How analytics can drive smarter engineering and construction decisions

Three applications illustrate how companies are beginning to embrace data-driven solutions while establishing a foundation for future initiatives.

The construction business faces a major productivity challenge. While labor productivity in the global economy has increased by an average of 2.8 percent a year over the past two decades, and in manufacturing by an impressive 3.6 percent, the construction sector has registered a mere 1 percent annual improvement. As the capital-project partners responsible for execution, engineering and construction (E&C) firms are well positioned to drive changes that can help close this troubling gap.

To do so, some are turning to data-driven solutions that have already revolutionized many other corners of the economy. These techniques are emerging as vital tools for improving capital project outcomes and reducing risk. By enabling E&C companies to leverage the vast amounts of data they already collect, analytics can uncover critical insights that both speed up and improve the quality of management decisions. In particular, they can help project teams assess market conditions, portfolio composition, and individual project performance.

Admittedly, adopting analytics tools may pose challenges for project-driven businesses in the construction sector. Unlike manufacturers, for example, which tend to follow predictable and repeatable processes, E&C firms face high variability. Progress-tracking systems sometimes change mid-project, causing incompatibilities and inconsistencies in the collected data. Parameters such as scale, materials, and subcontractors involved also vary significantly from project to project, making it difficult to establish benchmarks.

The cultures and processes within E&C organizations can pose additional barriers. The industry tends to put trust in individual experience and expertise over empirics, and few companies have data analysts on staff who can take ownership of advanced analytics initiatives.

In time, predictive analytics, machine learning and artificial intelligence solutions will likely usher in bigger changes to the ways E&C firms bid on and deliver projects. For now, three applications illustrate how companies are beginning to embrace data solutions while establishing a foundation for more ambitious initiatives in the future.

1. ‘Should we bid on this project, and if so, how much?’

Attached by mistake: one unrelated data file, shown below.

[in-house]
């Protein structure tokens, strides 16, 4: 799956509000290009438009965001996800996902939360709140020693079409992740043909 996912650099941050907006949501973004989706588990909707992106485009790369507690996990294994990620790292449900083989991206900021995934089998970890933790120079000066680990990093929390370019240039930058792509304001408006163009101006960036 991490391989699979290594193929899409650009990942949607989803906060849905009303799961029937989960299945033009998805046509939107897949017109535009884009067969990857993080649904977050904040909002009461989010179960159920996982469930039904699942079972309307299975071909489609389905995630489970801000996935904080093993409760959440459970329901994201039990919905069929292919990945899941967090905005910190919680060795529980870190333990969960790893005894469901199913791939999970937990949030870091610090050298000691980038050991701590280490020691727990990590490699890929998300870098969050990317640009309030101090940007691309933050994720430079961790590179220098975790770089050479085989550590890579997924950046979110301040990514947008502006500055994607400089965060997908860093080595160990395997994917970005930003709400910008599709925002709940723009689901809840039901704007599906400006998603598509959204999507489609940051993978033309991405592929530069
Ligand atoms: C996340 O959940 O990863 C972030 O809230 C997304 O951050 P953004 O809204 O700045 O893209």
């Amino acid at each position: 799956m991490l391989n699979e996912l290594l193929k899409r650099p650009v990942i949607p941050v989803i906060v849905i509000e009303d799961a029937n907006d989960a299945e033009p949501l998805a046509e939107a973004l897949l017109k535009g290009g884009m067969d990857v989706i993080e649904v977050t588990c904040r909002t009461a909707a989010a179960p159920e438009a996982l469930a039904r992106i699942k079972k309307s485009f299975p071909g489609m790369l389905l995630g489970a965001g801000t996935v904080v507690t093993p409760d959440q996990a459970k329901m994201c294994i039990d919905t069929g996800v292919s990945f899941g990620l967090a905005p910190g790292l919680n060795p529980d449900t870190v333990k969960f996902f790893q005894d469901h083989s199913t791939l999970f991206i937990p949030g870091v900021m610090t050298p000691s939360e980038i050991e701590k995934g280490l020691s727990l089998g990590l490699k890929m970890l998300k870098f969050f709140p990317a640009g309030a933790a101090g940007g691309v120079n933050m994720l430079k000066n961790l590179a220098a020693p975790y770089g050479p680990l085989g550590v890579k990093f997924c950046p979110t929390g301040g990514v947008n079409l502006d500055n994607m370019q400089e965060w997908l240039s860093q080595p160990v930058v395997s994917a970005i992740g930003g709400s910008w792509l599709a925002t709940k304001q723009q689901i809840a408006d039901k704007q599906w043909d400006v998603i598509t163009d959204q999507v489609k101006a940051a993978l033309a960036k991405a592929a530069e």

Usually, E&C firms must decide whether to bid on a project based on incomplete information. Major construction projects often have a five- or 10-year timeline, if not longer, which makes it difficult to accurately define the scope and predict likely complexities or complications up front. What’s more, bidders don’t know how market shifts may affect their costs between the time of the bid and the project’s start. Companies rely on staff experience to weigh potential risks and profitability, but those judgments are subject to inherent biases and may be affected by ambitious growth targets or individual incentives.

Misjudging risks and underestimating costs can prove disastrous. In a business with typical margins of 5 to 7 percent, underestimating a bid by 10 percent without the ability to recover the extra costs can make the project an expensive money-loser for the E&C firm. Conversely, overpricing a project by building in too big a contingency cushion will likely mean the loss of the contract—something a firm can ill afford in an industry with win rates of merely 15 to 25 percent.

Data modelling can replace cognitive bias and flawed assumptions with fact-based insights about a project’s statistical chances of success. By analyzing historical information such as types of labor and contract arrangements, regional spending trends, and project size, analytics can assess the probabilities of project outcomes. Those, in turn, will enable teams to better evaluate the attractiveness of a given project, re-balance the portfolio away from jobs that tend to underperform, and calculate the right level of contingency to include in a bid.